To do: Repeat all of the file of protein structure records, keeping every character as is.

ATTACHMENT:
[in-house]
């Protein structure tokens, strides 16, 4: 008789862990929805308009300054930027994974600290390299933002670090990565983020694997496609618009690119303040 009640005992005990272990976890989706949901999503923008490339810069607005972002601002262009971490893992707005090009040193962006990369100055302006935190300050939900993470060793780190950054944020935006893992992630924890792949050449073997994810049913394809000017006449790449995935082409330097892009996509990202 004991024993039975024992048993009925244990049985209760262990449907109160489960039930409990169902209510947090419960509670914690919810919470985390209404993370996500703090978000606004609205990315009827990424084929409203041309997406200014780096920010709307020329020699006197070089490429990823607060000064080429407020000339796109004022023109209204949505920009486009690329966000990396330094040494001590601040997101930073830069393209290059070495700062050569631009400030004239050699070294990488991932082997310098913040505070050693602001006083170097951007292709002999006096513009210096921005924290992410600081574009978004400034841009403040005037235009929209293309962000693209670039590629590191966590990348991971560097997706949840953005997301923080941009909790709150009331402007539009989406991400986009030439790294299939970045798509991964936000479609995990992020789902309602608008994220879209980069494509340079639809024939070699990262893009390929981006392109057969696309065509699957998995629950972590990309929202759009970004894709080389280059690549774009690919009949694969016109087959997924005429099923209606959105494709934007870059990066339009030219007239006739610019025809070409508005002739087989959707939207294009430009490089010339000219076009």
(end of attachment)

[in-house]
């Protein structure tokens, strides 16, 4: 008789862990929805308009300054930027994974600290390299933002670090990565983020694997496609618009690119303040 009640005992005990272990976890989706949901999503923008490339810069607005972002601002262009971490893992707005090009040193962006990369100055302006935190300050939900993470060793780190950054944020935006893992992630924890792949050449073997994810049913394809000017006449790449995935082409330097892009996509990202 004991024993039975024992048993009925244990049985209760262990449907109160489960039930409990169902209510947090419960509670914690919810919470985390209404993370996500703090978000606004609205990315009827990424084929409203041309997406200014780096920010709307020329020699006197070089490429990823607060000064080429407020000339796109004022023109209204949505920009486009690329966000990396330094040494001590601040997101930073830069393209290059070495700062050569631009400030004239050699070294990488991932082997310098913040505070050693602001006083170097951007292709002999006096513009210096921005924290992410600081574009978004400034841009403040005037235009929209293309962000693209670039590629590191966590990348991971560097997706949840953005997301923080941009909790709150009331402007539009989406991400986009030439790294299939970045798509991964936000479609995990992020789902309602608008994220879209980069494509340079639809024939070699990262893009390929981006392109057969696309065509699957998995629950972590990309929202759009970004894709080389280059690549774009690919009949694969016109087959997924005429099923209606959105494709934007870059990066339009030219007239006739610019025809070409508005002739087989959707939207294009430009490089010339000219076009």